Emma Baldwin '13, biology and Spanish; working at The Living Desert Zoo in southern California after completing an internship there
"My Augustana experience helped my land my dream job. I used my Augie Choice funds to intern at The Living Desert during my senior year, and I got hired at the zoo directly after graduating. The zoo field is very competitive and can be difficult to break into. My internship strongly fueled my desire to be employed at The Living Desert, gave me valuable zookeeping experience, and successfully got my foot in the door. As a freshman, I also didn’t realize the value of a liberal arts education—but now I know it is vital in becoming the well-rounded individual today’s employers are looking for."
Hannah Hart '13, biology and pre-veterinary medicine; attending the University of Minnesota College of Veterinary Medicine
"Attending vet school was always my goal, but I don’t think I realized how much I would grow personally and academically in my four years at Augustana. There are so many resources on campus to help students get where they want to go, and I found myself surrounded by the most amazing, driven, talented and passionate students, faculty and staff. I know that they played a big part in my development into a more confident individual and a more able scientist. I didn’t imagine that I would achieve such growth when I started my undergraduate career."
Kai Yin (Queenie) Ho '13, anthropology and biology; studying biological anthropology at St. John's College, University of Cambridge, after receiving the $50,000 Davies-Jackson Scholarship
"I chose Augustana College because of its emphasis on the liberal arts. I knew that at Augie I could pursue interests and studies in disciplines besides my major. Before moving to the United States, my family spent several years in Guam, where I became interested in cultural studies. During high school, I was introduced to the biological sciences, and I have been pursuing both interests ever since. Now I am pursuing a course of study in biological anthopology at my dream school. I couldn’t ask for more."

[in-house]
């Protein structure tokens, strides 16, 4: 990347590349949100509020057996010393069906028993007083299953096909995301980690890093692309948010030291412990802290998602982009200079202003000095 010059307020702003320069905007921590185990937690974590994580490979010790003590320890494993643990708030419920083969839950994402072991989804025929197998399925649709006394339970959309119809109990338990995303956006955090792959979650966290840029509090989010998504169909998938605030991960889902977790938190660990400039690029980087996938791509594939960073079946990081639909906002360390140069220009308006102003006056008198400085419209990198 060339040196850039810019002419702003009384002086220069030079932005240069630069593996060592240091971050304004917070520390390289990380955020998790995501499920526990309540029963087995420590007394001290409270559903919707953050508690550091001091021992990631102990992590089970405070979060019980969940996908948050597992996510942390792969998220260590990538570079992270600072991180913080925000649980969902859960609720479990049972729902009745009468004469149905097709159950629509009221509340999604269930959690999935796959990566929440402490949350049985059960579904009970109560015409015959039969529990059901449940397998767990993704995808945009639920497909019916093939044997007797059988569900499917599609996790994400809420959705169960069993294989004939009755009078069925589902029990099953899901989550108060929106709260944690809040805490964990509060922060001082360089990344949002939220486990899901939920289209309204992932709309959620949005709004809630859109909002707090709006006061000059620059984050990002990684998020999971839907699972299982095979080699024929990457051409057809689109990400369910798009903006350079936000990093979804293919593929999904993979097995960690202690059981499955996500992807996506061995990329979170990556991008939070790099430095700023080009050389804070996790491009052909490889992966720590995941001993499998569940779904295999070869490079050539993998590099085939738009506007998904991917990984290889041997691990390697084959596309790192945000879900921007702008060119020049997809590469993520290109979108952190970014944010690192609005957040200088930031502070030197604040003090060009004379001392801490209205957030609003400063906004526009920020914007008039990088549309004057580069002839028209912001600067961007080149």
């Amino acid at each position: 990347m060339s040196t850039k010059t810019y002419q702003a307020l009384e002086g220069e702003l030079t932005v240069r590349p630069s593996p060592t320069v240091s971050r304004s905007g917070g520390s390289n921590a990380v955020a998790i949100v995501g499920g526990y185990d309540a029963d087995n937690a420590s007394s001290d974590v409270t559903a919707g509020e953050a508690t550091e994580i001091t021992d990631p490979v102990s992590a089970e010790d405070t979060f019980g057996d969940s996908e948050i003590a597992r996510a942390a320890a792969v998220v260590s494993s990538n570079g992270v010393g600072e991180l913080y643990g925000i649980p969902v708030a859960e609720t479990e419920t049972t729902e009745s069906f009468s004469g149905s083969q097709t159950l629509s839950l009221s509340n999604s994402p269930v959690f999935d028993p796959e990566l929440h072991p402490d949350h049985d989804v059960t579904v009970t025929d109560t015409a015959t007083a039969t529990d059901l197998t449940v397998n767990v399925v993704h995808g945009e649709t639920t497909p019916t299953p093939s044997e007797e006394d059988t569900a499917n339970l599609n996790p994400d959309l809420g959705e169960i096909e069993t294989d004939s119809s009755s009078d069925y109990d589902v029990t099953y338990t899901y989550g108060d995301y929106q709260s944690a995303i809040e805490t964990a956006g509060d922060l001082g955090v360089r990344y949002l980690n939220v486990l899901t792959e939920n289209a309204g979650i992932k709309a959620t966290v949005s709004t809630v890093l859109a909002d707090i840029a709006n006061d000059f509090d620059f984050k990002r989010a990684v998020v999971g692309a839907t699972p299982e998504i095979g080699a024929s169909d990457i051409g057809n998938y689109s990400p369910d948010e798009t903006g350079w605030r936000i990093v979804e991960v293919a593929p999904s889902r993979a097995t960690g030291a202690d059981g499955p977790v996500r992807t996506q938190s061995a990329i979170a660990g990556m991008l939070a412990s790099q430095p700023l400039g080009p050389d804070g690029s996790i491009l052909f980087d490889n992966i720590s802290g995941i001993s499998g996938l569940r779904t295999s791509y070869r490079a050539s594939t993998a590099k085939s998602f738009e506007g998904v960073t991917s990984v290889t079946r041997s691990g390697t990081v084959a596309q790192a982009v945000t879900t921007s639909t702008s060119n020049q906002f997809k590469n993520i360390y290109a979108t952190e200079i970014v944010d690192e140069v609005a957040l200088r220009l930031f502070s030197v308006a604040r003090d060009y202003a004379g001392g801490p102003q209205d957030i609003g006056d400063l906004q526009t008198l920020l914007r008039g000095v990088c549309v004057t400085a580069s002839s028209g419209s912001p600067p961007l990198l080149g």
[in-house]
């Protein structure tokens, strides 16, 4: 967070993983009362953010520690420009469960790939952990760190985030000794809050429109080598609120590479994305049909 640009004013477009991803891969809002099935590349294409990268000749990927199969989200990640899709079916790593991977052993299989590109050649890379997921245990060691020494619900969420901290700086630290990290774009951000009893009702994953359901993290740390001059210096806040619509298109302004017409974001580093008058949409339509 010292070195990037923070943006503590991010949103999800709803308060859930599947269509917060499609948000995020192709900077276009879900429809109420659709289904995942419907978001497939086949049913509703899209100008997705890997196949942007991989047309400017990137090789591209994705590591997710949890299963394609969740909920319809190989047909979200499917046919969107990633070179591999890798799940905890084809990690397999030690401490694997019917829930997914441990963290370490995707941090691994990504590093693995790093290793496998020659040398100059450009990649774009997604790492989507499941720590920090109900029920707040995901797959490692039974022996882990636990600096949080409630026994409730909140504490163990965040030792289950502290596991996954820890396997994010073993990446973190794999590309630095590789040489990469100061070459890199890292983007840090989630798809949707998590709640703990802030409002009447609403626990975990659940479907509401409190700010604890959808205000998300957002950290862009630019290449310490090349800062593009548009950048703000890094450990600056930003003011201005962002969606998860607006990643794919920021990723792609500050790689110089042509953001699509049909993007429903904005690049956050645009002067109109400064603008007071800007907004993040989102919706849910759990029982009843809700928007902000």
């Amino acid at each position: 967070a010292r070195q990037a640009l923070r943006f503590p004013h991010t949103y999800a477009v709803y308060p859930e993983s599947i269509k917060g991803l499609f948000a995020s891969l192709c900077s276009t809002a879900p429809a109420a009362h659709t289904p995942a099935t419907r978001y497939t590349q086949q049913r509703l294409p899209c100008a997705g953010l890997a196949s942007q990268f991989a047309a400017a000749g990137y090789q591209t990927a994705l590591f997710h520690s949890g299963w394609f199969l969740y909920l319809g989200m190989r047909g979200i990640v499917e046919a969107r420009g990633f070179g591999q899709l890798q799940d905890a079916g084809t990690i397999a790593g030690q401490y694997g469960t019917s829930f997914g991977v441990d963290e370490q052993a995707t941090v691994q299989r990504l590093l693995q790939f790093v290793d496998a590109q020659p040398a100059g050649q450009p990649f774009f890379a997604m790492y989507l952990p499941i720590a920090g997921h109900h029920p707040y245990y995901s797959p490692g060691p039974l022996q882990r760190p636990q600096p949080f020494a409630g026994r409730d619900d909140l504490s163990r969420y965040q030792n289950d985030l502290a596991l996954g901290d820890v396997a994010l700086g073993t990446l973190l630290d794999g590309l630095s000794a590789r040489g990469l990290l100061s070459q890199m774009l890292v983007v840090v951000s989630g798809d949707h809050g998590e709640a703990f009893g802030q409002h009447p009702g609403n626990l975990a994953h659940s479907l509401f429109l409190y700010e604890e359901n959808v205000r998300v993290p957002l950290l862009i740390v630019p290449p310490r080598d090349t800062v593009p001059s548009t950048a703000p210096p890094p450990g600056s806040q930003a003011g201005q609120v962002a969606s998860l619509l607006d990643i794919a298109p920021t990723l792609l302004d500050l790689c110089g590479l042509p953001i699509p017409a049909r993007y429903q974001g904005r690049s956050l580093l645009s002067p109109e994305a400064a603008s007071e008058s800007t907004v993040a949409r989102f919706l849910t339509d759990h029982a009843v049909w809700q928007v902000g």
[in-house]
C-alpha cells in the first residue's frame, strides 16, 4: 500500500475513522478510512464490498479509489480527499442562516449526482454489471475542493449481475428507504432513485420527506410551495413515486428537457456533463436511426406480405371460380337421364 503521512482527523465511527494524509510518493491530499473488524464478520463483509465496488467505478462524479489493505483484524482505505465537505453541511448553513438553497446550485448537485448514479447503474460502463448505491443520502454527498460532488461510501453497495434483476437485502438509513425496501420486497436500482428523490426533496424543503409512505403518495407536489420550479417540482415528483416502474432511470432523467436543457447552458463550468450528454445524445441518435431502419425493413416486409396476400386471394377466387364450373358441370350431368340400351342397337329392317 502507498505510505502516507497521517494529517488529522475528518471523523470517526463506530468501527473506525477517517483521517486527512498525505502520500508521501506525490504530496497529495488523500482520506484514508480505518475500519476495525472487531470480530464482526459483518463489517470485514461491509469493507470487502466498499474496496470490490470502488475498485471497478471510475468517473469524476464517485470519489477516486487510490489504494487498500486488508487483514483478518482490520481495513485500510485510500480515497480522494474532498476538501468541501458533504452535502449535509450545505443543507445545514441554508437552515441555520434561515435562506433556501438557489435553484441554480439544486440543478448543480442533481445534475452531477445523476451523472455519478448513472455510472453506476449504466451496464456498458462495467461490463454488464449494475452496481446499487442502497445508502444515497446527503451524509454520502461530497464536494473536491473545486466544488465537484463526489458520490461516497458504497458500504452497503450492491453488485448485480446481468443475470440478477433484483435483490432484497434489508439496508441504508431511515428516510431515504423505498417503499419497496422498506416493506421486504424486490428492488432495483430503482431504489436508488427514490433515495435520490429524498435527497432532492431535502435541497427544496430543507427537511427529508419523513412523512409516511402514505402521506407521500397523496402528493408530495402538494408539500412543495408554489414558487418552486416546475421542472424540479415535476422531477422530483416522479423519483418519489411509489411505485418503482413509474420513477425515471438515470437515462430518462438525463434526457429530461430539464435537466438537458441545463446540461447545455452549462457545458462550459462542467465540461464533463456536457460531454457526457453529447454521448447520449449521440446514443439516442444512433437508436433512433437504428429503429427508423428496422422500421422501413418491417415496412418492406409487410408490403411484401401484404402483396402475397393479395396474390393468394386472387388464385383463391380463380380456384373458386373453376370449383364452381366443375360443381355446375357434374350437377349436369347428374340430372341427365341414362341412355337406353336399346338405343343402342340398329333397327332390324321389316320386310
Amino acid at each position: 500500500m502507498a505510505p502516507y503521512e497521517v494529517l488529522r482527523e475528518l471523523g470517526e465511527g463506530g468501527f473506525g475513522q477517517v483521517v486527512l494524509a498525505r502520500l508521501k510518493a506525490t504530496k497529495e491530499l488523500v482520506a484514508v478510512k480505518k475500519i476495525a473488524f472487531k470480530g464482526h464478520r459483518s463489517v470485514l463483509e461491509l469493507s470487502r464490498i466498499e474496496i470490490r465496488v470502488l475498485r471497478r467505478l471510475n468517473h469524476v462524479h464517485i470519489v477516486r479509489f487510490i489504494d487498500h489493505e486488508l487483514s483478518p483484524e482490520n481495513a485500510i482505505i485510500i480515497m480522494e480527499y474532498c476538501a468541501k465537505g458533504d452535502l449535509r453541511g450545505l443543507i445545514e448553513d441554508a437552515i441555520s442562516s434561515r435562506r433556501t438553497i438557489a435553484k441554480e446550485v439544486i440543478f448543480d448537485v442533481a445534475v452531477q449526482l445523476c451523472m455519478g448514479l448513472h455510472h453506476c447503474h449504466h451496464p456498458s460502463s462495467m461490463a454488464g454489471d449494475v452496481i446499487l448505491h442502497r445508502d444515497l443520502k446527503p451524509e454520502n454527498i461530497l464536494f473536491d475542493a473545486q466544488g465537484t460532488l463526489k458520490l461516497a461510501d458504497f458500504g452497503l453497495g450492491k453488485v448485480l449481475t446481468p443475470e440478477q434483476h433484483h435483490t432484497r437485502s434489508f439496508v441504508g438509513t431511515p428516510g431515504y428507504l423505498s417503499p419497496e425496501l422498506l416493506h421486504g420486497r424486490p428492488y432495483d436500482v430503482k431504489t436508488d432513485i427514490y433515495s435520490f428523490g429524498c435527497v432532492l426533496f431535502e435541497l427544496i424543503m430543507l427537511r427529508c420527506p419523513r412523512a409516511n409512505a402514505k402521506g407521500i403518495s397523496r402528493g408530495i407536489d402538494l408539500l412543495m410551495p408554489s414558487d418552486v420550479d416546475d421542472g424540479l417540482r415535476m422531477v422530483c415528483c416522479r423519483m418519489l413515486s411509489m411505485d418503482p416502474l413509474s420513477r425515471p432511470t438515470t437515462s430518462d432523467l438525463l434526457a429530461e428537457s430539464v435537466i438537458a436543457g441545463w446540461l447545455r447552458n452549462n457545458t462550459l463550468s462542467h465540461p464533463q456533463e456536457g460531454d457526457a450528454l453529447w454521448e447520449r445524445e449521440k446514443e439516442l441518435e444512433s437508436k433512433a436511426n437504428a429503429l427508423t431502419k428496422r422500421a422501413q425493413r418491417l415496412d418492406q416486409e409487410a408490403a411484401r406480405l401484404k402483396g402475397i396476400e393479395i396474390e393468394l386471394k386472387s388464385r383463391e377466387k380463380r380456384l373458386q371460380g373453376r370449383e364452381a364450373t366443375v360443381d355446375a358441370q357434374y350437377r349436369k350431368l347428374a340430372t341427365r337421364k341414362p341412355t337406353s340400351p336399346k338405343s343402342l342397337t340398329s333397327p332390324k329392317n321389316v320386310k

Lauren Hoffman '14, biology, minor in physics; graduate student in prosthetics and orthotics at Northwestern University
"Before Augustana, I attended Purdue University. I realized that it was too big for me, and I didn't feel that I was getting the most out of my education. I was terrified going through the transfer process. I was comfortable with Purdue and was afraid of losing what I'd built-however, I didn't want to just be OK with where I was and I made the switch to Augie. It's a decision I will never regret.
My professors have helped prepare me for school beyond Augustana. Whether it is staying to help even after office hours are over, or helping you understand how to solve a partial derivative for the fifth time, they genuinely want their students to succeed."
Jimmy Wiebler '14, biology, minor in biochemistry; graduate student in ecophysiological cryobiology at Miami University, Ohio
"I came to Augustana with a naïve interest in dentistry, but my coursework and research experiences inspired me to become a biologist. I owe
thanks to all my professors at Augustana, but Dr. Tim Muir inspired me to change my career path, and he has helped define my position today. It started with a simple question he asked me in his Human Physiology course my sophomore year: "Want to help me catch turtles over the summer?"
I eagerly accepted and joined his research team shortly after. I've wanted to become a biologist ever since."
Lizeth Galarza '11, biology, minor in sociology; microbiologist at Baxter Healthcare, a global pharmaceutical company in Rockford, Illinois
"I actually was set on being a doctor when I came to Augustana. That is one of the many advantages of obtaining a liberal arts education; it allows you
to explore different vocational venues. I eventually realized that I could do great things with my talents. That is why I decided to pursue a career in public health.
My experience in Nicaragua on a service medical trip has been by far the most life-changing. On this trip, I would do public health home visits in a few of the impoverished rural towns that surrounded the bigger cities of Nicaragua. In my last home visit, I met the most charismatic 96-year-old woman, and before I left, she said to me, ‘Thank you for not forgetting about us.' A 96-year-old woman who has numerous chronic diseases and lives in a house made out of palm leaves and scrap metal was thanking me for taking a five minute ride in an air-conditioned bus to visit her. Her gratitude will serve as one of my many motivators to continue a career in public health."